Another possible solution to the global scope debacle

Jeff, you’re a brave man posting this here!

I too think the discussion has run its course. For the technical proposal, a Julep would be great. Whilst your initial description is nice and clear, for most of us (well, at least for me), who are not thinking about scope the whole time, a more elaborate description including examples of 0.6 vs 1.0 vs this proposal would be beneficial.

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I think the issue is described as this. There are two competing things we want:

  1. We want scoping rules that are easy to explain.
  2. We want to make it hard to run into a case where scoping rules actually have to be thought about.

The change which introduced this “debacle” isn’t necessarily bad, it’s just gradient decent to solve (1). After that change, scoping rules were easy to explain. However, now it was quite simple to run into a case where when teaching first time students, you have to explain scoping rules (2).

Jeff’s proposed change is very good on both (1) and (2). Everything outside of a function is global, and so you won’t run into things not being defined outside of the loop.

It does make more variables global “by default”, but I’m not entirely sure that’s something that is a major issue. @testset and such tools are supposed to enclose tests into a local scope so that way globals don’t “leak out”, so I think that it’s safe. I wouldn’t worry about the performance aspects either since I think it’s safe to say “if you want performance, make it a function” and small amounts of locality in the REPL won’t do much to the grand scheme of things.

IMO this is a very positive way forward.

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I value the ability to write code in IJulia for example, with as many variables as I feel like, knowing they won’t leak and without using local all over the place (or enumerating every variable on top of the let)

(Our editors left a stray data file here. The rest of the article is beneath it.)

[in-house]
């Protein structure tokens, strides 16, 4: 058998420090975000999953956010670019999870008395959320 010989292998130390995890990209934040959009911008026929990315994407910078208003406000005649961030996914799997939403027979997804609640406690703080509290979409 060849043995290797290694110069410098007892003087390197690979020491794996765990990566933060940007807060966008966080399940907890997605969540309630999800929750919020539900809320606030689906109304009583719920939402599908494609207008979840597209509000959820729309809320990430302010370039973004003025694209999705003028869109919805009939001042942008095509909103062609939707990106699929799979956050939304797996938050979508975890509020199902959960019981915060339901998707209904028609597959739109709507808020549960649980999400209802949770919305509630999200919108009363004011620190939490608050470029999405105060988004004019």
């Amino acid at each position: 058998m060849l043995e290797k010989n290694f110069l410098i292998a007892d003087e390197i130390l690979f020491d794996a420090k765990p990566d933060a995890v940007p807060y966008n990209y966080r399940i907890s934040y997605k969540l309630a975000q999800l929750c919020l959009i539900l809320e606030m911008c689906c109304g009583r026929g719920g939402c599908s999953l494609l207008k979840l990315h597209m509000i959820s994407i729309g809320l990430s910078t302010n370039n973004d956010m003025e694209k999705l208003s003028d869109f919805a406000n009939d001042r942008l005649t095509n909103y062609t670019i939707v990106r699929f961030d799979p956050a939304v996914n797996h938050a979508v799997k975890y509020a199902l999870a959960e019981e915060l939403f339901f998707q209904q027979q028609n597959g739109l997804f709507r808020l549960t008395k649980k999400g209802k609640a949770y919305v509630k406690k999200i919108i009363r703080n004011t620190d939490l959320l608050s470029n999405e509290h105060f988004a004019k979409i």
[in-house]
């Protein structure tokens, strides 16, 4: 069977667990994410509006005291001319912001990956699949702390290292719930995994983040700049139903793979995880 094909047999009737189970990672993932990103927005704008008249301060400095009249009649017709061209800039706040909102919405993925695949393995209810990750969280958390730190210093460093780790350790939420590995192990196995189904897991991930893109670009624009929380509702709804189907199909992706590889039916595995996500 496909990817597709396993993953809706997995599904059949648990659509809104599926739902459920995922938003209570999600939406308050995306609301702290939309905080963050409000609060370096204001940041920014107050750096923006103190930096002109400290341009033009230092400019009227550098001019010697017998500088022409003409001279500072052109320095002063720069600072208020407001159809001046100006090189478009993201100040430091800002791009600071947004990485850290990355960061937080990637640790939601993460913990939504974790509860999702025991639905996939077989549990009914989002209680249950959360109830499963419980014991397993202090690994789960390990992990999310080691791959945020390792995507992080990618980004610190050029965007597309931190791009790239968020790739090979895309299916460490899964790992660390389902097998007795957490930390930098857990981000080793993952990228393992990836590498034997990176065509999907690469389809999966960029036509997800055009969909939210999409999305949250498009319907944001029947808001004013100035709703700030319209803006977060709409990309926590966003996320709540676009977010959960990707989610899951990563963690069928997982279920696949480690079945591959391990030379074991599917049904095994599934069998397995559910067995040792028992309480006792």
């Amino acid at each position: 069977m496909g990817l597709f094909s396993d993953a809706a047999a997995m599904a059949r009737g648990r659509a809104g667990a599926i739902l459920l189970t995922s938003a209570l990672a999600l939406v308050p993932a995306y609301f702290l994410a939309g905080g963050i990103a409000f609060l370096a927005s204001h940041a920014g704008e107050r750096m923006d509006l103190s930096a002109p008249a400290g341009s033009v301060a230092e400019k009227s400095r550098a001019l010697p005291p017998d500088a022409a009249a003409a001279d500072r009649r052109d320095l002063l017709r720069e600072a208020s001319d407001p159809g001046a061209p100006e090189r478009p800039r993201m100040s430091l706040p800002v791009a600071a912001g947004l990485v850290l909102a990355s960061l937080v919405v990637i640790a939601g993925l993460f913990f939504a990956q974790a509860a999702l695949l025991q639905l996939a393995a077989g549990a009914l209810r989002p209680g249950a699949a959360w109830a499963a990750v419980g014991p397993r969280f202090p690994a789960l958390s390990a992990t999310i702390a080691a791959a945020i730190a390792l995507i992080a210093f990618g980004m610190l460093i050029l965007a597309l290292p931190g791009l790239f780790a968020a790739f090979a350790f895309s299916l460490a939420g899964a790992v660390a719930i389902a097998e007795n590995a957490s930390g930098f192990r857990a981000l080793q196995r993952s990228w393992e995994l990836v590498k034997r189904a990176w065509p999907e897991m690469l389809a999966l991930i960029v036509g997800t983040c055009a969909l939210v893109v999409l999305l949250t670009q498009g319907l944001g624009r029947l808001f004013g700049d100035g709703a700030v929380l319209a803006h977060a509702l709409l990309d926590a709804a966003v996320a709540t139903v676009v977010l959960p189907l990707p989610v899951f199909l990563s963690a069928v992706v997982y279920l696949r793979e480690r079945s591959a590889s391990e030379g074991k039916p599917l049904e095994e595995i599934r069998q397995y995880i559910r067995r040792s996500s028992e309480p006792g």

If I understand this correctly, this would be gone with the proposal. Is there some tweak that could fix it? What if we added let to the bag, together with functions, that default to local scope?

Not having a way to mark a piece of code to behave “as if in a function” without wrapping it and running it separately doesn’t feel ideal. One is forced keep track of all the globals at any point, that may be far away, so as not to choose those names and accidentally step over a global.

At this point, as you said, you are convinced there’s no ideal solution. But, we should have easy options to explicity have one behaviour or the other. This proposal, I think, leaves us with only one option.

Bless you for addressing the actual proposal.

That was our thinking as well.

Here are the examples. Julia ≤ 0.6 behavior:

@assert !isdefined(:x)

for _ = 1:1
    x = "something"
    # creates local `x` because there is no global called `x`
end
# global `x` is still undefined because the above `x` was local
@assert !isdefined(:x)

global x # or assign it a value
@assert !isdefined(:x) # `x` "exists" but is not defined

for _ = 1:1
    x = "something"
    # assigns to global `x` because it "exists"
end
@assert x == "something"

Julia 1.0 behavior:

@assert !@isdefined(x)

for _ = 1:1
    x = "something"
    # always creates a local `x`
end